Reveal News. 25 February 2022
Amazon counts only products labeled with its private brands – the Echo Dots, Kindles and AmazonBasics staples, for example. Those, the company has told Congress, total 1% of its online sales.
Delivery Drivers Sue Amazon For Being Forced To Pee In Bottles
Forbes. 24 May 2023
Three Amazon delivery drivers have filed a class action lawsuit against the e-commerce behemoth, claiming they faced “inhumane” working conditions that prohibited them from stopping to go to the bathroom while working.
Bloomberg Billionaires Index. As of 13 November 2023.
Jeff Bezos: $167B
Amazon treats me worse than the warehouse robots – that’s why I’m walking out
Darren Westwood, The Guardian. 28 February 2023.
“Timed to go to the toilet. Told off for leaning. Monitored for each package completed. As a worker at Amazon, I often feel that we aren’t being treated as people.”
Amazon Accused of Union-Busting at Striking UK Workplaces
Novara Media. 18 July 2023.
Workers allege Amazon is employing anti-union tactics, saying the company has penalised a worker leading the union drive, hired 1,300 extra non-unionised workers to defeat a push for formal union recognition in Coventry, plastered warehouses with anti-union messages, told workers that they risk missing out on pay rises if they unionise, and threatened to close a warehouse in response to union organising at the site.
UN decries Amazon, Walmart, DoorDash for ‘shameful’ wages and union-busting
The Guardian. 2 November 2023.
The UN special rapporteur on extreme poverty and human rights has called on the CEOs of Amazon, Walmart and DoorDash and the US government to address allegations that top US corporations pay such low wages that they trap workers in poverty, forcing them to rely on government-assistance programs to survive.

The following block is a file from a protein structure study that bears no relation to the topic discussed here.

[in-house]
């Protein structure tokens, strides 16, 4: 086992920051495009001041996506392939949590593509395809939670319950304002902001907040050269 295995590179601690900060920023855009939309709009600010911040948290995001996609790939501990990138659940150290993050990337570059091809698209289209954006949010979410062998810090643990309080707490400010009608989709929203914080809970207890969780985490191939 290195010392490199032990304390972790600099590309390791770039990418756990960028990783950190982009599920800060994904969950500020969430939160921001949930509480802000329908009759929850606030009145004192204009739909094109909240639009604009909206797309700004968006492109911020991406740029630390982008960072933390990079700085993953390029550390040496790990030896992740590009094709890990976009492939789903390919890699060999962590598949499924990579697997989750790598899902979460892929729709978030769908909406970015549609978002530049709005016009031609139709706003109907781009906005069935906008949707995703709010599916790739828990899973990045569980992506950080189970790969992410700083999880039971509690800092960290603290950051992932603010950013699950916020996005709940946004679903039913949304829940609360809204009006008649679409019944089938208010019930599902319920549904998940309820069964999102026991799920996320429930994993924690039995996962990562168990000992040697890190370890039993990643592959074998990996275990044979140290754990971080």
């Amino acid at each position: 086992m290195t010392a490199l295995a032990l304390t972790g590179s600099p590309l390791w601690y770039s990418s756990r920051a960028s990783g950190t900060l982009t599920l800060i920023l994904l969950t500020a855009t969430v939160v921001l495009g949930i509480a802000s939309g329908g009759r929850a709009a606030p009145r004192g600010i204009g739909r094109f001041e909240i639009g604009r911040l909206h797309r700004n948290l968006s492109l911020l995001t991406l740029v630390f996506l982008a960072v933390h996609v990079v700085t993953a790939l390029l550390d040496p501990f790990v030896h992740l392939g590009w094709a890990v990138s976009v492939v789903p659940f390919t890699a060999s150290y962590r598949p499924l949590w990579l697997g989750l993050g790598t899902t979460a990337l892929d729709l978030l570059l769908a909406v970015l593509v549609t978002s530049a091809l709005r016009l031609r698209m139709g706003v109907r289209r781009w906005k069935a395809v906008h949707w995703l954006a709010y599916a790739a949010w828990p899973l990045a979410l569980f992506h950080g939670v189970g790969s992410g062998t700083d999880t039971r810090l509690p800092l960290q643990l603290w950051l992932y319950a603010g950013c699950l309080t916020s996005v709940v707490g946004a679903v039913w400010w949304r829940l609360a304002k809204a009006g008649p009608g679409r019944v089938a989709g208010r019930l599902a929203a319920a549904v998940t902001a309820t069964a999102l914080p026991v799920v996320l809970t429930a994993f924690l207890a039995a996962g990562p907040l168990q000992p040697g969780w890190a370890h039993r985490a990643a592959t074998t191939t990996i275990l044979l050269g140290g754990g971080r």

CMA to investigate UK cloud computing market amid Microsoft and Amazon concerns
The Guardian, October 2023
Amazon Doesn’t Just Want to Dominate the Market—It Wants to Become the Market
The Nation, February 2018
Already, Amazon’s website is the dominant platform for online retail sales, attracting half of all online US shopping traffic and hosting thousands of third-party sellers. Its Amazon Web Services division provides 34 percent of the world’s cloud-computing capacity, handling the data of a long list of entities, from Netflix to Nordstrom, Comcast to Condé Nast to the CIA. Now, in a challenge to UPS and FedEx, Amazon is building out a vast shipping and delivery operation with the aim of handling both its own packages and those of other companies.
By controlling these essential pieces of infrastructure, Amazon can privilege its own products and services as they move through these pipelines, siphoning off the most lucrative currents of consumer demand for itself. And it can set the terms by which other companies have access to these pipelines, while also levying, through the fees it charges, a tax on their trade.
Rigging the Rules: How Big Tech Uses Stealth “Trade” Agreements and How We Can Stop Them
Deborah James, IT for Change.
Facebook and Amazon are now the two biggest corporate lobbying spenders in the [US]… Big Tech has eclipsed yesterday’s big lobbying spenders, Big Oil, and Big Tobacco. In 2020, Amazon and Facebook spent nearly twice as much as Exxon and Philip Morris on lobbying.
The Big Tech takeover of agriculture is dangerous
GRAIN researchers, Al Jazeera, February 2021
Microsoft, Amazon and IBM are all busy developing digital agriculture platforms to collect large amounts of data, which can then be processed with their powerful algorithms to provide farmers with real-time data and analysis on the condition of their soils and water, the growth of their crops, the situation with pests and diseases and the looming weather and climatic changes they may face.]
In India… moves are being made by companies like Amazon and Facebook, through the backdoor of e-commerce, to take over food distribution and retail in partnership with India’s wealthiest tycoons and the backing of the central government’s reforms.